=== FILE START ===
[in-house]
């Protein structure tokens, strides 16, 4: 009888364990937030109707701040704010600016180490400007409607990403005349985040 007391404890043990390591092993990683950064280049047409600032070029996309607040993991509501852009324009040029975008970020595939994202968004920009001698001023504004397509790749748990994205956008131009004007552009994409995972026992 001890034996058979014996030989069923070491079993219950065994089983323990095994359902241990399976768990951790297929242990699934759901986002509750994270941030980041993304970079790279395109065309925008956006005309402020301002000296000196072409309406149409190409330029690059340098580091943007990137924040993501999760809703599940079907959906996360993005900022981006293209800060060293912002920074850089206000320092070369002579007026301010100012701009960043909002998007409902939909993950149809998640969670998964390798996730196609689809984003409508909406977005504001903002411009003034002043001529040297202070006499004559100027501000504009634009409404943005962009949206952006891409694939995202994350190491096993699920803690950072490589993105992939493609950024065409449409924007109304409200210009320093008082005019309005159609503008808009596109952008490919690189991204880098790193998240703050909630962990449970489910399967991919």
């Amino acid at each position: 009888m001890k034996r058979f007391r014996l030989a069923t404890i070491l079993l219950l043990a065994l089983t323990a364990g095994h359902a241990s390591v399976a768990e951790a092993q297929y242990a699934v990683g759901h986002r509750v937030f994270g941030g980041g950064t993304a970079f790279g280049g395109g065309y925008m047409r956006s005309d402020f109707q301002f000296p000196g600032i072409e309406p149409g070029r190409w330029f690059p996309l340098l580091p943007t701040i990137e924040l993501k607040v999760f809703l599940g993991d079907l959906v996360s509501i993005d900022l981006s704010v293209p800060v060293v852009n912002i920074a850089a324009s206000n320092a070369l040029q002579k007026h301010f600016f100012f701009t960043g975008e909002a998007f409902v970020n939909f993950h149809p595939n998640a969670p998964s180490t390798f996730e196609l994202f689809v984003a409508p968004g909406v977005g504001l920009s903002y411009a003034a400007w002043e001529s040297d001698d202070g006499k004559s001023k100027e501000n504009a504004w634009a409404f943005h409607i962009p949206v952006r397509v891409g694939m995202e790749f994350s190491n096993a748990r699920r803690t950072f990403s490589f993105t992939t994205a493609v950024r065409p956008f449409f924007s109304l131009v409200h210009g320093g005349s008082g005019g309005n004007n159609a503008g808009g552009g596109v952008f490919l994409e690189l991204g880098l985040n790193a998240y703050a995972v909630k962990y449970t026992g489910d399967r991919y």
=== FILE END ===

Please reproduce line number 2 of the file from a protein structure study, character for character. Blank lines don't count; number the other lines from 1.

């Protein structure tokens, strides 16, 4: 009888364990937030109707701040704010600016180490400007409607990403005349985040 007391404890043990390591092993990683950064280049047409600032070029996309607040993991509501852009324009040029975008970020595939994202968004920009001698001023504004397509790749748990994205956008131009004007552009994409995972026992 001890034996058979014996030989069923070491079993219950065994089983323990095994359902241990399976768990951790297929242990699934759901986002509750994270941030980041993304970079790279395109065309925008956006005309402020301002000296000196072409309406149409190409330029690059340098580091943007990137924040993501999760809703599940079907959906996360993005900022981006293209800060060293912002920074850089206000320092070369002579007026301010100012701009960043909002998007409902939909993950149809998640969670998964390798996730196609689809984003409508909406977005504001903002411009003034002043001529040297202070006499004559100027501000504009634009409404943005962009949206952006891409694939995202994350190491096993699920803690950072490589993105992939493609950024065409449409924007109304409200210009320093008082005019309005159609503008808009596109952008490919690189991204880098790193998240703050909630962990449970489910399967991919």